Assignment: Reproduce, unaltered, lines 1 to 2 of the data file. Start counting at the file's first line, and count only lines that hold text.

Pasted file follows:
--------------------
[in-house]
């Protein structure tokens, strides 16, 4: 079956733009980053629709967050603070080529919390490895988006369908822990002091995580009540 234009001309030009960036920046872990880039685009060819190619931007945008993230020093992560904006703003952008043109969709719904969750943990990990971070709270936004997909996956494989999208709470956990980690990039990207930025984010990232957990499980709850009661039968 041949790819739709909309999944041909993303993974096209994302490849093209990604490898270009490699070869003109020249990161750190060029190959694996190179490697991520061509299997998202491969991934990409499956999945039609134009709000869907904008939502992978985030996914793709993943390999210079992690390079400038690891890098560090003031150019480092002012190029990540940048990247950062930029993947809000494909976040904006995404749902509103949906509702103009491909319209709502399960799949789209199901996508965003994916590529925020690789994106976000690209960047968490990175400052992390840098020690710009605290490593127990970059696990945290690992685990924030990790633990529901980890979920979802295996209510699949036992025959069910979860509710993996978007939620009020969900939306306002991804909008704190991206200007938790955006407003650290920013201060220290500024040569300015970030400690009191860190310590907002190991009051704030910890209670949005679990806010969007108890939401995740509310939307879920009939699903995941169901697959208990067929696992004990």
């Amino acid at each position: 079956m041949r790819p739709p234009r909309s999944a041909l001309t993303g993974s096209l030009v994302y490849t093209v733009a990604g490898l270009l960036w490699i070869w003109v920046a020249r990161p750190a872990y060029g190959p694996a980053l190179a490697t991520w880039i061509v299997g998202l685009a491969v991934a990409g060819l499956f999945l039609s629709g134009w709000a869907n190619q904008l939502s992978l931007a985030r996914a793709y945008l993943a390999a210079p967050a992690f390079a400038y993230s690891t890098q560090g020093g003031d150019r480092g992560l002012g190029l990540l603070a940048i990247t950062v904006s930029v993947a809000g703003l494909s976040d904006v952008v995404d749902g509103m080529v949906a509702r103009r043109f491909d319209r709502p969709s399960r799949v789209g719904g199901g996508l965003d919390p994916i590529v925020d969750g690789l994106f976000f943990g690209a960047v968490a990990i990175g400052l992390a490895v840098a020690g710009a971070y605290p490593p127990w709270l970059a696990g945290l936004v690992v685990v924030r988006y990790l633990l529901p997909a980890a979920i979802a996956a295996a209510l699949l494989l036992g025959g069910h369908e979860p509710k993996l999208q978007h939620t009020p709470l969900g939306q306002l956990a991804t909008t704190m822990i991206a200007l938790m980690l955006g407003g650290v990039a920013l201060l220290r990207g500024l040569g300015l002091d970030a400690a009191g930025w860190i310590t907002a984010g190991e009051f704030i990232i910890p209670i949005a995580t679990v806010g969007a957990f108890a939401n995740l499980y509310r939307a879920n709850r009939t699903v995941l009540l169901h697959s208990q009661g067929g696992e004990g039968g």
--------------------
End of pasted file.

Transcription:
[in-house]
């Protein structure tokens, strides 16, 4: 079956733009980053629709967050603070080529919390490895988006369908822990002091995580009540 234009001309030009960036920046872990880039685009060819190619931007945008993230020093992560904006703003952008043109969709719904969750943990990990971070709270936004997909996956494989999208709470956990980690990039990207930025984010990232957990499980709850009661039968 041949790819739709909309999944041909993303993974096209994302490849093209990604490898270009490699070869003109020249990161750190060029190959694996190179490697991520061509299997998202491969991934990409499956999945039609134009709000869907904008939502992978985030996914793709993943390999210079992690390079400038690891890098560090003031150019480092002012190029990540940048990247950062930029993947809000494909976040904006995404749902509103949906509702103009491909319209709502399960799949789209199901996508965003994916590529925020690789994106976000690209960047968490990175400052992390840098020690710009605290490593127990970059696990945290690992685990924030990790633990529901980890979920979802295996209510699949036992025959069910979860509710993996978007939620009020969900939306306002991804909008704190991206200007938790955006407003650290920013201060220290500024040569300015970030400690009191860190310590907002190991009051704030910890209670949005679990806010969007108890939401995740509310939307879920009939699903995941169901697959208990067929696992004990």